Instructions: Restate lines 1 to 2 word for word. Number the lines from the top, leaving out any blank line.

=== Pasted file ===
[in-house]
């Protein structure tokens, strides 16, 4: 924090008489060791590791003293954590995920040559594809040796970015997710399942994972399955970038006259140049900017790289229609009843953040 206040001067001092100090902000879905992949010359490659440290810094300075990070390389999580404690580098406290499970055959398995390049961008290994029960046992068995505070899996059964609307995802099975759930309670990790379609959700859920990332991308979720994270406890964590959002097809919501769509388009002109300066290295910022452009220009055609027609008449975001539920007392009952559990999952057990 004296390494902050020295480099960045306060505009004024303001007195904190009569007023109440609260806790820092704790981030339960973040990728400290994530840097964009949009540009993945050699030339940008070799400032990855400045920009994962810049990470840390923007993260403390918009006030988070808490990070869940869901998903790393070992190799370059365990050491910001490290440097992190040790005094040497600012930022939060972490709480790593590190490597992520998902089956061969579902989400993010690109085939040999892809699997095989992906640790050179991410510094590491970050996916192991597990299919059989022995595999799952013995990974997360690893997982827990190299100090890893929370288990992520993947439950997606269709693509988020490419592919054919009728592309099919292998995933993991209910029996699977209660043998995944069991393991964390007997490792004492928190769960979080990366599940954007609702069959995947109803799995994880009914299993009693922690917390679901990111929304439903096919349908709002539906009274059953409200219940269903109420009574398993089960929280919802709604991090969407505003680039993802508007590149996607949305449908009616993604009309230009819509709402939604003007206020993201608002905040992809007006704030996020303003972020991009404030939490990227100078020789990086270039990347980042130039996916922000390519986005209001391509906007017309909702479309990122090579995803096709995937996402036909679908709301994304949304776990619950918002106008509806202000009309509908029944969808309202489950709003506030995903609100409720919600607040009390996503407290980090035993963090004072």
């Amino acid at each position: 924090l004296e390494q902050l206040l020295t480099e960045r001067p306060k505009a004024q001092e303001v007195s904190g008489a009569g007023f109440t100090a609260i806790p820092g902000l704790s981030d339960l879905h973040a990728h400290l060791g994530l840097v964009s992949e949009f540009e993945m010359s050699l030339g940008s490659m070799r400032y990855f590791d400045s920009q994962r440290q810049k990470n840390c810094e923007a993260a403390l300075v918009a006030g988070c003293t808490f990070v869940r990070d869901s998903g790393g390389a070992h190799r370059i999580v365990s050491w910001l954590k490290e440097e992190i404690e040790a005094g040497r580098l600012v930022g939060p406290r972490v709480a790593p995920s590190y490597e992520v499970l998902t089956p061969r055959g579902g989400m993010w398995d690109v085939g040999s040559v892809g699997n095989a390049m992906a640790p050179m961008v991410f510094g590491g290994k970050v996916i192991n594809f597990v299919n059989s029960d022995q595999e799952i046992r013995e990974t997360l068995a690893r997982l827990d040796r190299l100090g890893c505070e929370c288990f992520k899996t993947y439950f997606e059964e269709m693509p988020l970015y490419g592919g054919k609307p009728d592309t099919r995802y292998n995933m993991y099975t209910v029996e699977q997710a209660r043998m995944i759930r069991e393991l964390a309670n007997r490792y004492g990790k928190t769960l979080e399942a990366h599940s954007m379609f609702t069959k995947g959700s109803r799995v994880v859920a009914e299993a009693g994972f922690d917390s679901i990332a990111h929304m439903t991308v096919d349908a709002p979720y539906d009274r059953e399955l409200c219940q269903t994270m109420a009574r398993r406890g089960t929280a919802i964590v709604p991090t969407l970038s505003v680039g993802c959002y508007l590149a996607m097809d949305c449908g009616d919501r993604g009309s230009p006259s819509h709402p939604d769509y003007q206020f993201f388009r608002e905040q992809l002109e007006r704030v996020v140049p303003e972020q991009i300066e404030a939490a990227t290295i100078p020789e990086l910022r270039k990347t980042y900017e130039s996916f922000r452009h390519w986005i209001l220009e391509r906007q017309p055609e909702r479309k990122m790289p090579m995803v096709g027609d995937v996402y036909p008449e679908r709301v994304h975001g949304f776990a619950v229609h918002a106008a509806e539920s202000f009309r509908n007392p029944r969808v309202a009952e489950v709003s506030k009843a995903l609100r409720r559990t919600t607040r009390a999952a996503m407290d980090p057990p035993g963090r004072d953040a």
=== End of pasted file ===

[in-house]
């Protein structure tokens, strides 16, 4: 924090008489060791590791003293954590995920040559594809040796970015997710399942994972399955970038006259140049900017790289229609009843953040 206040001067001092100090902000879905992949010359490659440290810094300075990070390389999580404690580098406290499970055959398995390049961008290994029960046992068995505070899996059964609307995802099975759930309670990790379609959700859920990332991308979720994270406890964590959002097809919501769509388009002109300066290295910022452009220009055609027609008449975001539920007392009952559990999952057990 004296390494902050020295480099960045306060505009004024303001007195904190009569007023109440609260806790820092704790981030339960973040990728400290994530840097964009949009540009993945050699030339940008070799400032990855400045920009994962810049990470840390923007993260403390918009006030988070808490990070869940869901998903790393070992190799370059365990050491910001490290440097992190040790005094040497600012930022939060972490709480790593590190490597992520998902089956061969579902989400993010690109085939040999892809699997095989992906640790050179991410510094590491970050996916192991597990299919059989022995595999799952013995990974997360690893997982827990190299100090890893929370288990992520993947439950997606269709693509988020490419592919054919009728592309099919292998995933993991209910029996699977209660043998995944069991393991964390007997490792004492928190769960979080990366599940954007609702069959995947109803799995994880009914299993009693922690917390679901990111929304439903096919349908709002539906009274059953409200219940269903109420009574398993089960929280919802709604991090969407505003680039993802508007590149996607949305449908009616993604009309230009819509709402939604003007206020993201608002905040992809007006704030996020303003972020991009404030939490990227100078020789990086270039990347980042130039996916922000390519986005209001391509906007017309909702479309990122090579995803096709995937996402036909679908709301994304949304776990619950918002106008509806202000009309509908029944969808309202489950709003506030995903609100409720919600607040009390996503407290980090035993963090004072």